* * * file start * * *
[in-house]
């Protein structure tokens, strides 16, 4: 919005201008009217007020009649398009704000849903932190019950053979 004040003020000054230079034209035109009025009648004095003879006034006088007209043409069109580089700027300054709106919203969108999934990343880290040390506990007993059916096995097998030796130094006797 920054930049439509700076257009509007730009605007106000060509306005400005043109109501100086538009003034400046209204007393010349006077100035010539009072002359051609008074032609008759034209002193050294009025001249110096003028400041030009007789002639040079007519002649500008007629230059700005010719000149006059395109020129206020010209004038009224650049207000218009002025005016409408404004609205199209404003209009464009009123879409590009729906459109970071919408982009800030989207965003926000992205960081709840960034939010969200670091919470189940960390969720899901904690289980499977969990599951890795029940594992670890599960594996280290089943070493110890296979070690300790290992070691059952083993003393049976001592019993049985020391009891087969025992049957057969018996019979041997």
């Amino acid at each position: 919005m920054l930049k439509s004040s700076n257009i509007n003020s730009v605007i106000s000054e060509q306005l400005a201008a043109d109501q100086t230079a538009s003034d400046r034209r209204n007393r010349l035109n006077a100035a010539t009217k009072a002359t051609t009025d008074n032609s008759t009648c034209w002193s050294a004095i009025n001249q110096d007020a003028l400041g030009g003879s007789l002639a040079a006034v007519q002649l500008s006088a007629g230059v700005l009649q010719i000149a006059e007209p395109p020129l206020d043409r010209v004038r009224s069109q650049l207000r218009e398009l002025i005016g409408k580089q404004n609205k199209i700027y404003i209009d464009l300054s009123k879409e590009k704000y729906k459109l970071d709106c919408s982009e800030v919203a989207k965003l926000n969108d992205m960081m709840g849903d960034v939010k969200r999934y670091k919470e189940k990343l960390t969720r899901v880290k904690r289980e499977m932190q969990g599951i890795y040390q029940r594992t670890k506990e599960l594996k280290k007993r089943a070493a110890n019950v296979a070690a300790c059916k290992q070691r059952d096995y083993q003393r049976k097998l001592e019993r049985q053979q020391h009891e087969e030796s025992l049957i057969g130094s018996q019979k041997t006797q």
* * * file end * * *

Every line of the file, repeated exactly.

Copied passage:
[in-house]
């Protein structure tokens, strides 16, 4: 919005201008009217007020009649398009704000849903932190019950053979 004040003020000054230079034209035109009025009648004095003879006034006088007209043409069109580089700027300054709106919203969108999934990343880290040390506990007993059916096995097998030796130094006797 920054930049439509700076257009509007730009605007106000060509306005400005043109109501100086538009003034400046209204007393010349006077100035010539009072002359051609008074032609008759034209002193050294009025001249110096003028400041030009007789002639040079007519002649500008007629230059700005010719000149006059395109020129206020010209004038009224650049207000218009002025005016409408404004609205199209404003209009464009009123879409590009729906459109970071919408982009800030989207965003926000992205960081709840960034939010969200670091919470189940960390969720899901904690289980499977969990599951890795029940594992670890599960594996280290089943070493110890296979070690300790290992070691059952083993003393049976001592019993049985020391009891087969025992049957057969018996019979041997």
């Amino acid at each position: 919005m920054l930049k439509s004040s700076n257009i509007n003020s730009v605007i106000s000054e060509q306005l400005a201008a043109d109501q100086t230079a538009s003034d400046r034209r209204n007393r010349l035109n006077a100035a010539t009217k009072a002359t051609t009025d008074n032609s008759t009648c034209w002193s050294a004095i009025n001249q110096d007020a003028l400041g030009g003879s007789l002639a040079a006034v007519q002649l500008s006088a007629g230059v700005l009649q010719i000149a006059e007209p395109p020129l206020d043409r010209v004038r009224s069109q650049l207000r218009e398009l002025i005016g409408k580089q404004n609205k199209i700027y404003i209009d464009l300054s009123k879409e590009k704000y729906k459109l970071d709106c919408s982009e800030v919203a989207k965003l926000n969108d992205m960081m709840g849903d960034v939010k969200r999934y670091k919470e189940k990343l960390t969720r899901v880290k904690r289980e499977m932190q969990g599951i890795y040390q029940r594992t670890k506990e599960l594996k280290k007993r089943a070493a110890n019950v296979a070690a300790c059916k290992q070691r059952d096995y083993q003393r049976k097998l001592e019993r049985q053979q020391h009891e087969e030796s025992l049957i057969g130094s018996q019979k041997t006797q």